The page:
2) Facilitate access: The Foundation of our society, often supplemented by other financial contributions, offers travelling fellowships to selected young surgeons. They were 26 from around the world at our last meeting in Adelaide. Altogether this is not going to change the face of international surgery but it clearly contributes to progressively building up an international network involving young surgeons who otherwise would not have access to the most valuable substance this society has to offer.
…and you have mentioned print and electronic media?
Of course. Today the World Journal of Surgery is the backbone, the lifeblood of our society. Without the Journal (and the revenue it generates to the society) ISS/SIC would not survive. From my point of view ISS/SIC – Springer is a happy marriage. All our members get 12 printed issues a year. In addition they have electronic access to the Journal and to back issues. Furthermore, members have free access to 11 Springer journals in surgery. In some countries it is barely possible to deliver the printed journal, however the internet is available. And the hits are increasing rapidly thus confirming the great appreciation the journal enjoys.
I may add here that the World Journal of Surgery first appeared in 1977 and that it has been edited by 5 distinguished chief editors, the fifth now being John Hunter from Portland, Oregon, efficiently supported by associated editors and a recently expanded editorial board and most notably by his wife Laura!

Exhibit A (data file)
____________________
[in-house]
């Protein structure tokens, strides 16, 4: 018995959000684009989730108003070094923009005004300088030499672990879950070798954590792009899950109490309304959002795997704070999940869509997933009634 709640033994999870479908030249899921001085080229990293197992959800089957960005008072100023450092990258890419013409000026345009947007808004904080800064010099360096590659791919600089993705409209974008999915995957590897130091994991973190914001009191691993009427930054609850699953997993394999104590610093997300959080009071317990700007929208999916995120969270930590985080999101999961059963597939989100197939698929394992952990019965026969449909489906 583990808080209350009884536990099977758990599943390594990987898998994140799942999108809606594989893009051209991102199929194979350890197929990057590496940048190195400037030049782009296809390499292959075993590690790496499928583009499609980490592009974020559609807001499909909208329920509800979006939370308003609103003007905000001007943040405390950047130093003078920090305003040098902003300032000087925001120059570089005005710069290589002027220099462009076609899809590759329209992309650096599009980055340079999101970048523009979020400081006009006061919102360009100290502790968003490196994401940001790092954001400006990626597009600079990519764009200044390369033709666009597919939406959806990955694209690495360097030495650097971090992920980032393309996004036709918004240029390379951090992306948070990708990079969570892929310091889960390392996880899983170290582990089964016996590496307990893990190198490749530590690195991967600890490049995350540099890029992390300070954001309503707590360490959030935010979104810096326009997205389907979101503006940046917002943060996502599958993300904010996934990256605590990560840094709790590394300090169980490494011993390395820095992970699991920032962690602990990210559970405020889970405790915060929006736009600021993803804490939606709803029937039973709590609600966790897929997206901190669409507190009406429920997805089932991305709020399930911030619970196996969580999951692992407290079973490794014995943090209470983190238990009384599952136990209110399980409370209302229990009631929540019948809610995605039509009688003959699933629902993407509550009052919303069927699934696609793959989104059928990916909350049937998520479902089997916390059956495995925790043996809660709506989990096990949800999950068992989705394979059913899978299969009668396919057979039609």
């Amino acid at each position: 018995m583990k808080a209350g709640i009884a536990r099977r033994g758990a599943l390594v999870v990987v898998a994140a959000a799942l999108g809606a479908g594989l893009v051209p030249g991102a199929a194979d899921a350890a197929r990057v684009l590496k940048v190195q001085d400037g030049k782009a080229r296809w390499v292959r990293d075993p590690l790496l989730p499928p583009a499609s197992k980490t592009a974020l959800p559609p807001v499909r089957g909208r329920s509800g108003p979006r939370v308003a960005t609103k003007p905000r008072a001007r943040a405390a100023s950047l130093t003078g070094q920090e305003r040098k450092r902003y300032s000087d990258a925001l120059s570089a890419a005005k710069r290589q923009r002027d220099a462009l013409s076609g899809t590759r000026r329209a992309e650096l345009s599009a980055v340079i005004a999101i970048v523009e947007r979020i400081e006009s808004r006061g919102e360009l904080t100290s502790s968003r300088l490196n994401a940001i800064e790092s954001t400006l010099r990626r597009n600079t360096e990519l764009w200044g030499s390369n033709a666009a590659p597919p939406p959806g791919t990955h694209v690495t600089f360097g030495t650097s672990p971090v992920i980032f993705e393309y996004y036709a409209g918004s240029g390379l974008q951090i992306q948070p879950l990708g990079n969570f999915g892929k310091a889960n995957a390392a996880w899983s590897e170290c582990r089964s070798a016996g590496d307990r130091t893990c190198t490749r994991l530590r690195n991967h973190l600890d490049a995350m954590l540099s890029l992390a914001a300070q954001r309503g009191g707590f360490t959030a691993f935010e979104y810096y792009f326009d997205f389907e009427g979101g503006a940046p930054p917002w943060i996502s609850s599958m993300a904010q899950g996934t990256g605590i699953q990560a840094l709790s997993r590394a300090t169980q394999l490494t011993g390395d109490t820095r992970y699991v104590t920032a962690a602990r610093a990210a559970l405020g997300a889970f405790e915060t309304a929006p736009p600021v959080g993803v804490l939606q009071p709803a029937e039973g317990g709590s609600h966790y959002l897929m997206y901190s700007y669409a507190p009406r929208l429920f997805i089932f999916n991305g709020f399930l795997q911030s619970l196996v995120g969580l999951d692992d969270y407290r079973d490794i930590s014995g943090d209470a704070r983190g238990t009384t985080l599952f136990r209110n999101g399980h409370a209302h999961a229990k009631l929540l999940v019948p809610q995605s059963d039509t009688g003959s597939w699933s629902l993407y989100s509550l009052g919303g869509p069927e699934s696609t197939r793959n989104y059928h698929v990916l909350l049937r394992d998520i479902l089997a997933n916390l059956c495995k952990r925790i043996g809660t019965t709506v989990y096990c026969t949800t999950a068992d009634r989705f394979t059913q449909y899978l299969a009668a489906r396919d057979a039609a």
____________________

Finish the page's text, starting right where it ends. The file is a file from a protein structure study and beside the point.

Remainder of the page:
In the early years the society just issued congress volumes, then from 1936 to 1956 the Journal de Chirurgie, and the Bulletin in six languages (!) for another 21 years. News about the Society and its integrated societies circulates to our members via our Newsletter.
How is this going to develop further? Electronic scientific reading will certainly increase rapidly. It seems that the medical community is going electronic more rapidly than other groups. Management of data, of information, storage and retrieval as well as publishing is greatly facilitated by electronic reading. Refinements and adaptations of e-books will further promote the change. With Springer our society will adapt to the demand of our readers and institutions. Yet, comfortable reading next to a cozy fireplace will not totally disappear!
Society Zone thanks Felix Harder for this interview.
Historical data were collected from The History of ISS/SIC by Doris Liebermann.
About the Journal
World Journal of Surgery provides an in-depth, international forum for the most current, most authoritative information on major clinical problems in the fields of clinical and experimental surgery, surgical education, and socioeconomic aspects of surgical care. In addition to original scientific reports, the journal features "World Progress in Surgery", a special section presenting contributions from recognized authorities on a single topic of current importance.